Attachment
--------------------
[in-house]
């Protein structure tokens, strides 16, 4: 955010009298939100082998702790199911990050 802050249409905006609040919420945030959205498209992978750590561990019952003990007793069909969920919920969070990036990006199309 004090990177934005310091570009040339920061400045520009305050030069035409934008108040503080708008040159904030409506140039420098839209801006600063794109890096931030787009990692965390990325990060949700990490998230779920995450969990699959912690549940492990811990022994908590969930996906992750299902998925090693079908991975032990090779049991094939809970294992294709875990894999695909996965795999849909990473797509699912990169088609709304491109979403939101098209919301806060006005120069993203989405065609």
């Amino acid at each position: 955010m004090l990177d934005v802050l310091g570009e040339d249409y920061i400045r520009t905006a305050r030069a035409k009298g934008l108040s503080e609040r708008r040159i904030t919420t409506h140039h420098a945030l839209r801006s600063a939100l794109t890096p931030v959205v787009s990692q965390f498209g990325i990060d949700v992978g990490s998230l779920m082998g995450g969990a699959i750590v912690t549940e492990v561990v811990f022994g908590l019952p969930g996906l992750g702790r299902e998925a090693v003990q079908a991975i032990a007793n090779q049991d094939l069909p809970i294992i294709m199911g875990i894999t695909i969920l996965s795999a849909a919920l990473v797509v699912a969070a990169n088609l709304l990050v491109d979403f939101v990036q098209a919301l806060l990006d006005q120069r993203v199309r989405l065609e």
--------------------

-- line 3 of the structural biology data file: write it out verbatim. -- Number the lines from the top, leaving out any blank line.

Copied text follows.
């Amino acid at each position: 955010m004090l990177d934005v802050l310091g570009e040339d249409y920061i400045r520009t905006a305050r030069a035409k009298g934008l108040s503080e609040r708008r040159i904030t919420t409506h140039h420098a945030l839209r801006s600063a939100l794109t890096p931030v959205v787009s990692q965390f498209g990325i990060d949700v992978g990490s998230l779920m082998g995450g969990a699959i750590v912690t549940e492990v561990v811990f022994g908590l019952p969930g996906l992750g702790r299902e998925a090693v003990q079908a991975i032990a007793n090779q049991d094939l069909p809970i294992i294709m199911g875990i894999t695909i969920l996965s795999a849909a919920l990473v797509v699912a969070a990169n088609l709304l990050v491109d979403f939101v990036q098209a919301l806060l990006d006005q120069r993203v199309r989405l065609e």